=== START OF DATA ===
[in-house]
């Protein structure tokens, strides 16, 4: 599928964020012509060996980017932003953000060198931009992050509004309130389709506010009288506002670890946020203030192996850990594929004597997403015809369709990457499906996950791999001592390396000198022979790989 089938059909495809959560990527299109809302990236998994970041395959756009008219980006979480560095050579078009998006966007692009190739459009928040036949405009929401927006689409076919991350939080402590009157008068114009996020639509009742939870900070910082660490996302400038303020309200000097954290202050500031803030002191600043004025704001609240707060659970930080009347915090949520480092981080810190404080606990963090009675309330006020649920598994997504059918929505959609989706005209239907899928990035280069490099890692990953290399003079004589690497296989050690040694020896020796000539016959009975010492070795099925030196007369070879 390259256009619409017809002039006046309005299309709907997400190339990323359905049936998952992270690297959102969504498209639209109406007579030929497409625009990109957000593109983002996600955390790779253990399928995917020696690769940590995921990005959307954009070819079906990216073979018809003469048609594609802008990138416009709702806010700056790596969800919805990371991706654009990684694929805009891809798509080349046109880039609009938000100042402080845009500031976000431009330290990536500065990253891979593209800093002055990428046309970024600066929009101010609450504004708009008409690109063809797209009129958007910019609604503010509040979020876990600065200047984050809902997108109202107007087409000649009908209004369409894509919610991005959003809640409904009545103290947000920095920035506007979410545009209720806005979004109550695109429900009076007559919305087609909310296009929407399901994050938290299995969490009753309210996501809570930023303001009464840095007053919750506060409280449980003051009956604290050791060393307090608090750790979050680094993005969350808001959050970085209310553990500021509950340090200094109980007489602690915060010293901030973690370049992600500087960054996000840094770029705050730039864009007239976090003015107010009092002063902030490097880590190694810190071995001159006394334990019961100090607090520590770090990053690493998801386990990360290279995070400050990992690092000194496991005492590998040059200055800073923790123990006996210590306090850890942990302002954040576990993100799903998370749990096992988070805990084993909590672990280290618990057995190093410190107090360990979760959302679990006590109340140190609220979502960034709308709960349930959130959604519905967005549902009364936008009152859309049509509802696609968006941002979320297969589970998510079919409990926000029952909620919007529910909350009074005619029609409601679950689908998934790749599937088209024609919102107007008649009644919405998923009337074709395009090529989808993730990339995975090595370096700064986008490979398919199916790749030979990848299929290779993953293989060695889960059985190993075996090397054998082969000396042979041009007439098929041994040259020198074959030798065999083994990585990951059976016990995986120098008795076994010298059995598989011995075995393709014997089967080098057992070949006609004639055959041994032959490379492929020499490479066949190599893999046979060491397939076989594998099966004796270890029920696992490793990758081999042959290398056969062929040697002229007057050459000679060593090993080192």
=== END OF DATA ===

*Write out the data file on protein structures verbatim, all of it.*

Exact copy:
[in-house]
């Protein structure tokens, strides 16, 4: 599928964020012509060996980017932003953000060198931009992050509004309130389709506010009288506002670890946020203030192996850990594929004597997403015809369709990457499906996950791999001592390396000198022979790989 089938059909495809959560990527299109809302990236998994970041395959756009008219980006979480560095050579078009998006966007692009190739459009928040036949405009929401927006689409076919991350939080402590009157008068114009996020639509009742939870900070910082660490996302400038303020309200000097954290202050500031803030002191600043004025704001609240707060659970930080009347915090949520480092981080810190404080606990963090009675309330006020649920598994997504059918929505959609989706005209239907899928990035280069490099890692990953290399003079004589690497296989050690040694020896020796000539016959009975010492070795099925030196007369070879 390259256009619409017809002039006046309005299309709907997400190339990323359905049936998952992270690297959102969504498209639209109406007579030929497409625009990109957000593109983002996600955390790779253990399928995917020696690769940590995921990005959307954009070819079906990216073979018809003469048609594609802008990138416009709702806010700056790596969800919805990371991706654009990684694929805009891809798509080349046109880039609009938000100042402080845009500031976000431009330290990536500065990253891979593209800093002055990428046309970024600066929009101010609450504004708009008409690109063809797209009129958007910019609604503010509040979020876990600065200047984050809902997108109202107007087409000649009908209004369409894509919610991005959003809640409904009545103290947000920095920035506007979410545009209720806005979004109550695109429900009076007559919305087609909310296009929407399901994050938290299995969490009753309210996501809570930023303001009464840095007053919750506060409280449980003051009956604290050791060393307090608090750790979050680094993005969350808001959050970085209310553990500021509950340090200094109980007489602690915060010293901030973690370049992600500087960054996000840094770029705050730039864009007239976090003015107010009092002063902030490097880590190694810190071995001159006394334990019961100090607090520590770090990053690493998801386990990360290279995070400050990992690092000194496991005492590998040059200055800073923790123990006996210590306090850890942990302002954040576990993100799903998370749990096992988070805990084993909590672990280290618990057995190093410190107090360990979760959302679990006590109340140190609220979502960034709308709960349930959130959604519905967005549902009364936008009152859309049509509802696609968006941002979320297969589970998510079919409990926000029952909620919007529910909350009074005619029609409601679950689908998934790749599937088209024609919102107007008649009644919405998923009337074709395009090529989808993730990339995975090595370096700064986008490979398919199916790749030979990848299929290779993953293989060695889960059985190993075996090397054998082969000396042979041009007439098929041994040259020198074959030798065999083994990585990951059976016990995986120098008795076994010298059995598989011995075995393709014997089967080098057992070949006609004639055959041994032959490379492929020499490479066949190599893999046979060491397939076989594998099966004796270890029920696992490793990758081999042959290398056969062929040697002229007057050459000679060593090993080192």